Young adults connect in Harry Potter book club

A pre-pandemic video storytelling workshop that began in person and morphed into a podcasting experience has taken on a new life, thanks to some innovative educators and curious and engaged young people.

Participants were young adults from around the state and FGCU students, some of whom were on the autism spectrum and others who were not. They were fairly distinct groups otherwise not likely to interact. But isolation combined with technology had pointed out the possibility of a fairly equalizing group experience at which everyone was likely to participate.

How about a virtual book club based on the Harry Potter series? An anonymous donor liked the idea, too. 

Based on a nine-week curriculum and the input from local groups My Autism Connection and the statewide offices of the Center for Autism and Related Disorders (CARD), WGCU created a book group based on “Harry Potter and the Sorcerer’s Stone.” The result not only had the dozen-or-so participants sharing ideas about the book but also conceiving creative projects that they then shared: one rewrote lyrics to a popular song that then became about the villain Valdemort; another led a recipe session in which they made a dish from a Harry Potter cookbook.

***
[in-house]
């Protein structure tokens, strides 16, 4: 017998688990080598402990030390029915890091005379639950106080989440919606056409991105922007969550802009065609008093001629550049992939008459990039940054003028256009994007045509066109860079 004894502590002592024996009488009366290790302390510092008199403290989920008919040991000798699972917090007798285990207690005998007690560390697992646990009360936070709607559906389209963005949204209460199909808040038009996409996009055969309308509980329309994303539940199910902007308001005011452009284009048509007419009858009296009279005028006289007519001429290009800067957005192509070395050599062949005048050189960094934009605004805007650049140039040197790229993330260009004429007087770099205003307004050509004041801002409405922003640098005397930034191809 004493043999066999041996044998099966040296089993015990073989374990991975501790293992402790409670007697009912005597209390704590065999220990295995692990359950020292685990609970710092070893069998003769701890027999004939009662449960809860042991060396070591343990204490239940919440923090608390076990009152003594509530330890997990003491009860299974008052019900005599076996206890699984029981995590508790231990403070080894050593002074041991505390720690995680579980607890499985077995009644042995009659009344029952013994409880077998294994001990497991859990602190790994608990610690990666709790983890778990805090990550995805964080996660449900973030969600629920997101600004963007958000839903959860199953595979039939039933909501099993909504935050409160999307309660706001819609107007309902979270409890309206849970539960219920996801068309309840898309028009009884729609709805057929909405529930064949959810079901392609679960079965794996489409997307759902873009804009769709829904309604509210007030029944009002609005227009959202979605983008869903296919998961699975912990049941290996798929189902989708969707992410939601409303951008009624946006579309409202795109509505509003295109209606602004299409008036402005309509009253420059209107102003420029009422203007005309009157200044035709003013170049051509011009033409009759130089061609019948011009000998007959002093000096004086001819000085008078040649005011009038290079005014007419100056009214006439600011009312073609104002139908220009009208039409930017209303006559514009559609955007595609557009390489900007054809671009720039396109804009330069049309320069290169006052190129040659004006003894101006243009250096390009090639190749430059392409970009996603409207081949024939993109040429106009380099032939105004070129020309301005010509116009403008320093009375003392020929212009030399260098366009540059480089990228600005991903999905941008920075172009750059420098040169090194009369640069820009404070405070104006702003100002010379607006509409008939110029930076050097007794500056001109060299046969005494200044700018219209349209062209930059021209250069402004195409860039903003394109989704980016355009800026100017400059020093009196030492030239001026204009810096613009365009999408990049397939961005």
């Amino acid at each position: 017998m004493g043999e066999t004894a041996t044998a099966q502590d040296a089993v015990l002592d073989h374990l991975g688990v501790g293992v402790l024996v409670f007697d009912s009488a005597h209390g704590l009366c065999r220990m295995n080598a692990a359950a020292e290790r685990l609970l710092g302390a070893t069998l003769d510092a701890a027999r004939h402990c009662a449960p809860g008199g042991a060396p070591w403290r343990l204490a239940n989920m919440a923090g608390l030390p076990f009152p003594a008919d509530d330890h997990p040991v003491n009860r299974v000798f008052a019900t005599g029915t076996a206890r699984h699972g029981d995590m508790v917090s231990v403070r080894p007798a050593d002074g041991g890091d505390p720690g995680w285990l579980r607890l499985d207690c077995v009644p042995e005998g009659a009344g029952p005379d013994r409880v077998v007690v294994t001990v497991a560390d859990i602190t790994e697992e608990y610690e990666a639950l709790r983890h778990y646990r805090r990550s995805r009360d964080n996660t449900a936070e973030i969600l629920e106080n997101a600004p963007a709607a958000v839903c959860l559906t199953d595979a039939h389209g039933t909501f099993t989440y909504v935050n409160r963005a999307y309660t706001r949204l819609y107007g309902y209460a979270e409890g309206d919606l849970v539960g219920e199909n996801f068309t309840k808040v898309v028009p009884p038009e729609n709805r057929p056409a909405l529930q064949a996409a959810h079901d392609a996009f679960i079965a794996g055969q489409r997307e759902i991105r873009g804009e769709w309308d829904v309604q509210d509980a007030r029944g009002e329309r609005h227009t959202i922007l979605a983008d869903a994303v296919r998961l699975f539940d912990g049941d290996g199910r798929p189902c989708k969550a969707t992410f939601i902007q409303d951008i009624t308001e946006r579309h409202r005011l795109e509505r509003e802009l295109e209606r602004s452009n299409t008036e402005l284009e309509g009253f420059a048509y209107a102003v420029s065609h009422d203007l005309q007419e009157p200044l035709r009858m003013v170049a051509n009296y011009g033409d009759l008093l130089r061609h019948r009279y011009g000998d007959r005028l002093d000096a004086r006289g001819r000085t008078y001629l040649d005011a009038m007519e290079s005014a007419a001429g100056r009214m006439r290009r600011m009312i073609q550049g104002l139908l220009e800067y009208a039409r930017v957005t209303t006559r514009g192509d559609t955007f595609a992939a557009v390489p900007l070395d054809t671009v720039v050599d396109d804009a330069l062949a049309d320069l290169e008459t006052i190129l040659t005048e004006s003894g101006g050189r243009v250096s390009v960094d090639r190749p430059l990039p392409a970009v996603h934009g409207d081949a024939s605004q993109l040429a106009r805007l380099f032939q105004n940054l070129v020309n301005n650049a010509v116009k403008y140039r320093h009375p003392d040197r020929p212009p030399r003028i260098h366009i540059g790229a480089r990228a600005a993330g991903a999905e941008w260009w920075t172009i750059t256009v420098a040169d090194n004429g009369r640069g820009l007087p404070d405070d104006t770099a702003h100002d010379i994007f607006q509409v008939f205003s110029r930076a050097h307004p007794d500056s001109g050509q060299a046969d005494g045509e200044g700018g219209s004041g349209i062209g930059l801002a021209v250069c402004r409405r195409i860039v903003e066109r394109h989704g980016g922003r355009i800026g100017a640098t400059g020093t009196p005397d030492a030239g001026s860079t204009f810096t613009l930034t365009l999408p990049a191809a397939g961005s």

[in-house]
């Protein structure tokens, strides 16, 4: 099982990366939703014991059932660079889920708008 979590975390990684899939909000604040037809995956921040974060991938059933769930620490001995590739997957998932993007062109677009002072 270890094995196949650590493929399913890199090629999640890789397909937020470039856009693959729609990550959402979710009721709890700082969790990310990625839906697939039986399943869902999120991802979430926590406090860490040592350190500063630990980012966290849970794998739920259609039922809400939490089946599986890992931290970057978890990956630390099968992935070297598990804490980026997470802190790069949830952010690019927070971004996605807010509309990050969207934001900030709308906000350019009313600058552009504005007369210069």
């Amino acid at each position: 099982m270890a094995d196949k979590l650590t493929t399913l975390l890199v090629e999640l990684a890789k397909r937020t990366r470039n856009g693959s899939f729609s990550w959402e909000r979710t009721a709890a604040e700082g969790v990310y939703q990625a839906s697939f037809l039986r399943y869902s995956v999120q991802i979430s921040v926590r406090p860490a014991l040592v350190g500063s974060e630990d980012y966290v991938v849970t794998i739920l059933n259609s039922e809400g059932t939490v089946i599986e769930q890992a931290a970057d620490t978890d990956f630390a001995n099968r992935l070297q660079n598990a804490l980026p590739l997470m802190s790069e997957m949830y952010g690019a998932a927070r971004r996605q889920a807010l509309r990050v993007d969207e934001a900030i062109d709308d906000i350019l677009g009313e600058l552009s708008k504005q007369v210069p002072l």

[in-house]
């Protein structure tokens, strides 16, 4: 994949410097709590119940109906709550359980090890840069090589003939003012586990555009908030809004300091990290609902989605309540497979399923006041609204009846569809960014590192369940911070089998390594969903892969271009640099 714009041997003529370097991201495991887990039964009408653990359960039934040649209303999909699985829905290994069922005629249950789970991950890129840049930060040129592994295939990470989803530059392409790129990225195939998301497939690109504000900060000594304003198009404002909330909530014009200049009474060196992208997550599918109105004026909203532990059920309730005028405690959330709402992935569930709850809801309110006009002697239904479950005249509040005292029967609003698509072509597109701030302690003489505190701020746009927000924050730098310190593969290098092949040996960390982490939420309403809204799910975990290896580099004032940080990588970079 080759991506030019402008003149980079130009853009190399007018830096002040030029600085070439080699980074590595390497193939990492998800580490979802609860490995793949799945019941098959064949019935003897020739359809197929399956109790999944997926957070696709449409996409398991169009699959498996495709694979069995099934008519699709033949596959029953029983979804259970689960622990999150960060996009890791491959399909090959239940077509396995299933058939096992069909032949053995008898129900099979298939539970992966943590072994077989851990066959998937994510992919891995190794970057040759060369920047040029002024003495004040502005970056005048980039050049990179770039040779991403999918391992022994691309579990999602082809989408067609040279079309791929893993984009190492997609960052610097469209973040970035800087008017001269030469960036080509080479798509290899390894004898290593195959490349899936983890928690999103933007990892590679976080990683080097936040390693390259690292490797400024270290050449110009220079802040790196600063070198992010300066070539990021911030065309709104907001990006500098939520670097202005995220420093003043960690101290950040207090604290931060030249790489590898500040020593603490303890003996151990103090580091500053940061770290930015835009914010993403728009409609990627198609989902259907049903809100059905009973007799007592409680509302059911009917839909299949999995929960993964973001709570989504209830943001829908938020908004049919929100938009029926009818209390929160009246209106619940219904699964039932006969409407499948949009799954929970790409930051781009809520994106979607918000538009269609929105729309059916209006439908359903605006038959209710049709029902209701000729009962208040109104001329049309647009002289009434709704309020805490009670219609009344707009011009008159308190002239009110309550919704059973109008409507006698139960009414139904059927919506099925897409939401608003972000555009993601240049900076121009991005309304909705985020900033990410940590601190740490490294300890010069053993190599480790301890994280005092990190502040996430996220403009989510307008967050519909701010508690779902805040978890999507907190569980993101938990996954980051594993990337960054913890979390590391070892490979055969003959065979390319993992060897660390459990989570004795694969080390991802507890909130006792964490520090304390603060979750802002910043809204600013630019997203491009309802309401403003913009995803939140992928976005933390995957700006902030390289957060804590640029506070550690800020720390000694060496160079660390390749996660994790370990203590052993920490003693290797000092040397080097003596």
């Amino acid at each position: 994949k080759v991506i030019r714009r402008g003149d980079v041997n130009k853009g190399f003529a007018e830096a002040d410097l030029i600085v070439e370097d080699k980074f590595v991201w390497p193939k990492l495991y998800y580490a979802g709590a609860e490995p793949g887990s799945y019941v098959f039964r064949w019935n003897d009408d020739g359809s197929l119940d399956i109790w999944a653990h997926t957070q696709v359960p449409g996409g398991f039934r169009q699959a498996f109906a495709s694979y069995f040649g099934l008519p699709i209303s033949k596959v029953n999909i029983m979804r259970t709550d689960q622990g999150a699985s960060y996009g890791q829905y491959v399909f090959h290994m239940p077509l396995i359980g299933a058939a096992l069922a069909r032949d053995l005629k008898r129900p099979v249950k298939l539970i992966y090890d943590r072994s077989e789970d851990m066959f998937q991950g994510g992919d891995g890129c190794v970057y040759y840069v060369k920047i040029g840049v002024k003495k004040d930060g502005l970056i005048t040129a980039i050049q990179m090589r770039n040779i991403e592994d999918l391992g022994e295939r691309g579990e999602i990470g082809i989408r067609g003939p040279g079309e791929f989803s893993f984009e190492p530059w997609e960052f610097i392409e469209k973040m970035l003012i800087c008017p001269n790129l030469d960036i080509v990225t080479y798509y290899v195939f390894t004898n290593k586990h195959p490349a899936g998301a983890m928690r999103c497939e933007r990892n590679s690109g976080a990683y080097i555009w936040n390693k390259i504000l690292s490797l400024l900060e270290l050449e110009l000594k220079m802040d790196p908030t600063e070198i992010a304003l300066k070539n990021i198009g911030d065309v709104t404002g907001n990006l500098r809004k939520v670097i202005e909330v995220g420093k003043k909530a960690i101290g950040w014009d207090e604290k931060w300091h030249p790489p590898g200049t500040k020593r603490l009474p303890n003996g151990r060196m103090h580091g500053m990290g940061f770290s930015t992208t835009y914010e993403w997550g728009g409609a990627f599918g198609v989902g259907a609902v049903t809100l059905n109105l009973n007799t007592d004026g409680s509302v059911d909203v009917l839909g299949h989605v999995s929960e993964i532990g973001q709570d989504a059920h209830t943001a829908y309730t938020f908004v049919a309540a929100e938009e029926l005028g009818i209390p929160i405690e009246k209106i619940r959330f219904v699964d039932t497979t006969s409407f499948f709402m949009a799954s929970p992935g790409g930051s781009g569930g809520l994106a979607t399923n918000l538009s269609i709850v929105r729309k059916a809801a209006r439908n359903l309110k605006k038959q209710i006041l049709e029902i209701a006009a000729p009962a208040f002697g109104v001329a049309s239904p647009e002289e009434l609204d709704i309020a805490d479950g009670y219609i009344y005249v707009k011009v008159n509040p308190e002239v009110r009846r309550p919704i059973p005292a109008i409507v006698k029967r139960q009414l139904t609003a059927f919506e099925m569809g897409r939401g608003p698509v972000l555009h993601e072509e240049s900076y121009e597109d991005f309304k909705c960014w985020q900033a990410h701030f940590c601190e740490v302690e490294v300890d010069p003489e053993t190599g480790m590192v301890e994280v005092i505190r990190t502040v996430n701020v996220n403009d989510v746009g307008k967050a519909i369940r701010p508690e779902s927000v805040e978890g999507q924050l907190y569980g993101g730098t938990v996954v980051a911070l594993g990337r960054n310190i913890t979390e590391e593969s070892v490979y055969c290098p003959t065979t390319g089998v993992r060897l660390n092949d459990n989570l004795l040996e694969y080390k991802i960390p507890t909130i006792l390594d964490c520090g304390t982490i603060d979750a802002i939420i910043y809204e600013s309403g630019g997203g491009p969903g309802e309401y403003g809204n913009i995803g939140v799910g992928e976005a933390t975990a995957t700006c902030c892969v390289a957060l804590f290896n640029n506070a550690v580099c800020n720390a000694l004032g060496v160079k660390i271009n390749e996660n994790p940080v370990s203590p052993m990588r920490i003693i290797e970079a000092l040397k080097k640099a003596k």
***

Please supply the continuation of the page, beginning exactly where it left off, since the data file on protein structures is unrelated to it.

“Instructors (Jen Mackler and Kelly Ussery) told me that the book club made everyone equal, whether they are an FGCU student peer, a young adult on the autism spectrum, an instructor, everyone participated equally,” said WGCU Associate General Manager for Content Amy Shumaker. “It broke the isolation young adults were feeling – through the magic of Harry Potter.”

The donation was renewed, and the group moves on to the second book. This time, Muggles meet over “Harry Potter and the Chamber of Secrets.”

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